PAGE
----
Celebrating the nature of repaired software.

"Kintsugi is the centuries-old Japanese art of fixing broken pottery. Rather than rejoin ceramic pieces with a camouflaged adhesive, the Kintsugi technique employs a special tree sap lacquer dusted with powdered gold, silver, or platinum. Once completed, beautiful seams of gold glint in the conspicuous cracks of ceramic wares, giving a one-of-a-kind appearance to each “repaired” piece.

This unique method celebrates each artifact’s unique history by emphasizing its fractures and breaks instead of hiding or disguising them. In fact, Kintsugi often makes the repaired piece even more beautiful than the original, revitalizing it with a new look and giving it a second life.

While Kintsugi’s origins aren’t entirely clear, historians believe that it dates back to the late 15th century. According to legend, the craft commenced when Japanese shogun Ashikaga Yoshimasa sent a cracked chawan—or  tea bowl—back to China to undergo repairs. Upon its return, Yoshimasa was displeased to find that it had been mended with unsightly metal staples. This motivated contemporary craftsmen to find an alternative, aesthetically pleasing method of repair, and Kintsugi was born."

— Kelly Richman-Abdou, My Modern Met

Software applications tend to be “beautiful and clean” before they’ve been used. After interacting with the real world, they can become messy as all the edge cases, and the ugliness of reality is reflected in the codebase. Reality’s affordances get messy. At this point, a developer may conclude that the codebase has become a “legacy application,” meaning they’re unwilling or unable to make changes to it without considerable risk or cost.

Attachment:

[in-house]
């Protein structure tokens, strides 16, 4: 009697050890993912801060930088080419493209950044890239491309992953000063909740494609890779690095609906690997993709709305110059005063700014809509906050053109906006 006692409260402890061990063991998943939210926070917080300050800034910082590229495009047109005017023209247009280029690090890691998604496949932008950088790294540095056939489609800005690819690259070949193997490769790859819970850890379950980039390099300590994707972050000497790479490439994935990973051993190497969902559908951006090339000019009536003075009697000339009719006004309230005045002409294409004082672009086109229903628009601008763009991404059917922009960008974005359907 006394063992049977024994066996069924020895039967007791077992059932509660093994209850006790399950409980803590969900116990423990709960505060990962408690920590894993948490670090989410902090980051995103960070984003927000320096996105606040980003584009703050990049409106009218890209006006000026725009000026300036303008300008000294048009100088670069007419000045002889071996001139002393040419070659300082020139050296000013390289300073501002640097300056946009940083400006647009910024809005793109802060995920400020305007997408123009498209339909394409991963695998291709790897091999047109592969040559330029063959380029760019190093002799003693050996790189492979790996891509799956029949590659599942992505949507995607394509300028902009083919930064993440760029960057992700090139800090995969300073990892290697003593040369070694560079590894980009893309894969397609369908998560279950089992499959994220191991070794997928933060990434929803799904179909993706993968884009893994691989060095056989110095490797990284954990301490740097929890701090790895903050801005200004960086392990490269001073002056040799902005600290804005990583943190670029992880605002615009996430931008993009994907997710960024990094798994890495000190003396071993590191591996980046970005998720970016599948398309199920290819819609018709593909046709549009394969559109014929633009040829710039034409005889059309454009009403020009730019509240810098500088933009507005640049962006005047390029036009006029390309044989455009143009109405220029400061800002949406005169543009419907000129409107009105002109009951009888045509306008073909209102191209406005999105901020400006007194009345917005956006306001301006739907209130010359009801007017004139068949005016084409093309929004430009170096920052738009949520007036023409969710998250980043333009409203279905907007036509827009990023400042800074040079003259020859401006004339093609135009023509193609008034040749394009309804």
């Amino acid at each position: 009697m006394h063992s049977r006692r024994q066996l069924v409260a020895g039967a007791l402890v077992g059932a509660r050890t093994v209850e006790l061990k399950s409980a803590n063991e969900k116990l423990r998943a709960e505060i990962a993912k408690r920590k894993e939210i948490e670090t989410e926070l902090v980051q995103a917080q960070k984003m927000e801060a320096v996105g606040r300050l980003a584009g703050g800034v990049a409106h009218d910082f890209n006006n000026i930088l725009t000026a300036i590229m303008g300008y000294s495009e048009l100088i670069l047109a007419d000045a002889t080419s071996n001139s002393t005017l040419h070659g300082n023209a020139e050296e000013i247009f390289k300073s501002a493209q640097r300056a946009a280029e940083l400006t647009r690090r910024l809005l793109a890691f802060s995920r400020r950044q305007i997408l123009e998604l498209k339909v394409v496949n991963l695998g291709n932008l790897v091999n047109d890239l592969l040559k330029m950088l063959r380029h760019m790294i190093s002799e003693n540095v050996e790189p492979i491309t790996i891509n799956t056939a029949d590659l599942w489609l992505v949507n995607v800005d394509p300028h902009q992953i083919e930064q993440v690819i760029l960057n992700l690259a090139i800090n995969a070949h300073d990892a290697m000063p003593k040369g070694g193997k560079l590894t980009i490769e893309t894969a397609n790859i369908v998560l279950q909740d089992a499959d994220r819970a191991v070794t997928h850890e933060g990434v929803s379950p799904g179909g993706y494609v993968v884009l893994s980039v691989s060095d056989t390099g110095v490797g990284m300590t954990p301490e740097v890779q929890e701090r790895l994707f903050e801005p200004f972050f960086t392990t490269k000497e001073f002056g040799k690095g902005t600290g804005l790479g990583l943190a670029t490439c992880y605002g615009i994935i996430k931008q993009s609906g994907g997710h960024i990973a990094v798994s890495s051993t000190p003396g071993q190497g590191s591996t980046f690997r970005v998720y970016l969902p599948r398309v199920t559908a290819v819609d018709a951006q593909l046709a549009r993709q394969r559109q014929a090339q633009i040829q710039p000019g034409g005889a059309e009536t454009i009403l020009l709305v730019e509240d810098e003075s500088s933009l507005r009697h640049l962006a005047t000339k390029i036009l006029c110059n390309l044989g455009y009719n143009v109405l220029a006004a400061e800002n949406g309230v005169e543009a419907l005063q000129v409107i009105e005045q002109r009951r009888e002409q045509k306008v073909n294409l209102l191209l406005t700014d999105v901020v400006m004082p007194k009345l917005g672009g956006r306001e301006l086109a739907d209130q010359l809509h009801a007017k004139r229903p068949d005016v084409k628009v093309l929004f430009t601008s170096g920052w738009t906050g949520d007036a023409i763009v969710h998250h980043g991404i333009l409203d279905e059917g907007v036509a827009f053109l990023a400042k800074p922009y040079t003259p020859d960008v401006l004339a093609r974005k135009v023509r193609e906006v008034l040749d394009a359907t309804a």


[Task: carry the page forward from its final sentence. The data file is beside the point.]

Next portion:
A codebase that has been refactored, or “repaired” after interacting with the real world has the opportunity to be both beautiful/simple/easy to understand and correct/useful/resilient/performant. Starting from scratch repeatedly is akin to throwing away all of the wisdom accumulated in your codebase, only to make the same mistakes again.

Many teams can be intimidated or disinterested in refactoring because they may feel a responsibility to keep building features and adding new customer value. If an application has been neglected, the perceived amount of refactoring can be humongous.

Using modern tools like version control, continuous integration, containers, and plain old good written communication, it can be relatively straight-forward to gain confidence in the existing codebase, and continually/gradually improve things through the “Scout rule” (Leave your code better than you found it).

All it takes is someone to be “displeased to find that it had been mended with unsightly metal staples” and act on that.